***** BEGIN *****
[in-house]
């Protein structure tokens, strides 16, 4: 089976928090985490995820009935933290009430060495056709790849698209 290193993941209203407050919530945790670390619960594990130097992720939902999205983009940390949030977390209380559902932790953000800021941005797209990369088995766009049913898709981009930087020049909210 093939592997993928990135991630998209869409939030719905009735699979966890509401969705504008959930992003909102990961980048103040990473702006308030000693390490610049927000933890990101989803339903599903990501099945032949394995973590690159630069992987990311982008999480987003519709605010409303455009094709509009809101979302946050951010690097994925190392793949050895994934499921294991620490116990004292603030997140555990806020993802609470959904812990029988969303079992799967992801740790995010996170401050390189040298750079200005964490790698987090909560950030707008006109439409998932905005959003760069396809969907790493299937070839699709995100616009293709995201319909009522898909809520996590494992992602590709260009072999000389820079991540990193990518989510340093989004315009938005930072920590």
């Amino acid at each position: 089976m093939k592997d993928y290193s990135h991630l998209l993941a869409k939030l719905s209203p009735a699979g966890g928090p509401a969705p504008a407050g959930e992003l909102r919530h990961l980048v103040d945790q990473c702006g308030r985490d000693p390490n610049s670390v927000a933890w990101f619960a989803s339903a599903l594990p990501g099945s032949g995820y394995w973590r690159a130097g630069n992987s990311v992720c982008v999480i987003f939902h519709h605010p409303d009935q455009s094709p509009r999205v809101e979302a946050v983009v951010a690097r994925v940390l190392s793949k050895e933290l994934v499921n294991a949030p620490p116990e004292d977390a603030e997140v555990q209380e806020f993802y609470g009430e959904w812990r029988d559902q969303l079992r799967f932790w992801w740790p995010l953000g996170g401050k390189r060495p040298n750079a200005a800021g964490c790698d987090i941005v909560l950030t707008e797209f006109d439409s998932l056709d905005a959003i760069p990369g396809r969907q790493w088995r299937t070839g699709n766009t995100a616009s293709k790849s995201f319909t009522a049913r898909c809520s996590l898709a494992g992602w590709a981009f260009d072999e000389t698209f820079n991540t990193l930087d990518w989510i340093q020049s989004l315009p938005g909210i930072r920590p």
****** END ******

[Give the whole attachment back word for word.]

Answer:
[in-house]
């Protein structure tokens, strides 16, 4: 089976928090985490995820009935933290009430060495056709790849698209 290193993941209203407050919530945790670390619960594990130097992720939902999205983009940390949030977390209380559902932790953000800021941005797209990369088995766009049913898709981009930087020049909210 093939592997993928990135991630998209869409939030719905009735699979966890509401969705504008959930992003909102990961980048103040990473702006308030000693390490610049927000933890990101989803339903599903990501099945032949394995973590690159630069992987990311982008999480987003519709605010409303455009094709509009809101979302946050951010690097994925190392793949050895994934499921294991620490116990004292603030997140555990806020993802609470959904812990029988969303079992799967992801740790995010996170401050390189040298750079200005964490790698987090909560950030707008006109439409998932905005959003760069396809969907790493299937070839699709995100616009293709995201319909009522898909809520996590494992992602590709260009072999000389820079991540990193990518989510340093989004315009938005930072920590």
């Amino acid at each position: 089976m093939k592997d993928y290193s990135h991630l998209l993941a869409k939030l719905s209203p009735a699979g966890g928090p509401a969705p504008a407050g959930e992003l909102r919530h990961l980048v103040d945790q990473c702006g308030r985490d000693p390490n610049s670390v927000a933890w990101f619960a989803s339903a599903l594990p990501g099945s032949g995820y394995w973590r690159a130097g630069n992987s990311v992720c982008v999480i987003f939902h519709h605010p409303d009935q455009s094709p509009r999205v809101e979302a946050v983009v951010a690097r994925v940390l190392s793949k050895e933290l994934v499921n294991a949030p620490p116990e004292d977390a603030e997140v555990q209380e806020f993802y609470g009430e959904w812990r029988d559902q969303l079992r799967f932790w992801w740790p995010l953000g996170g401050k390189r060495p040298n750079a200005a800021g964490c790698d987090i941005v909560l950030t707008e797209f006109d439409s998932l056709d905005a959003i760069p990369g396809r969907q790493w088995r299937t070839g699709n766009t995100a616009s293709k790849s995201f319909t009522a049913r898909c809520s996590l898709a494992g992602w590709a981009f260009d072999e000389t698209f820079n991540t990193l930087d990518w989510i340093q020049s989004l315009p938005g909210i930072r920590p």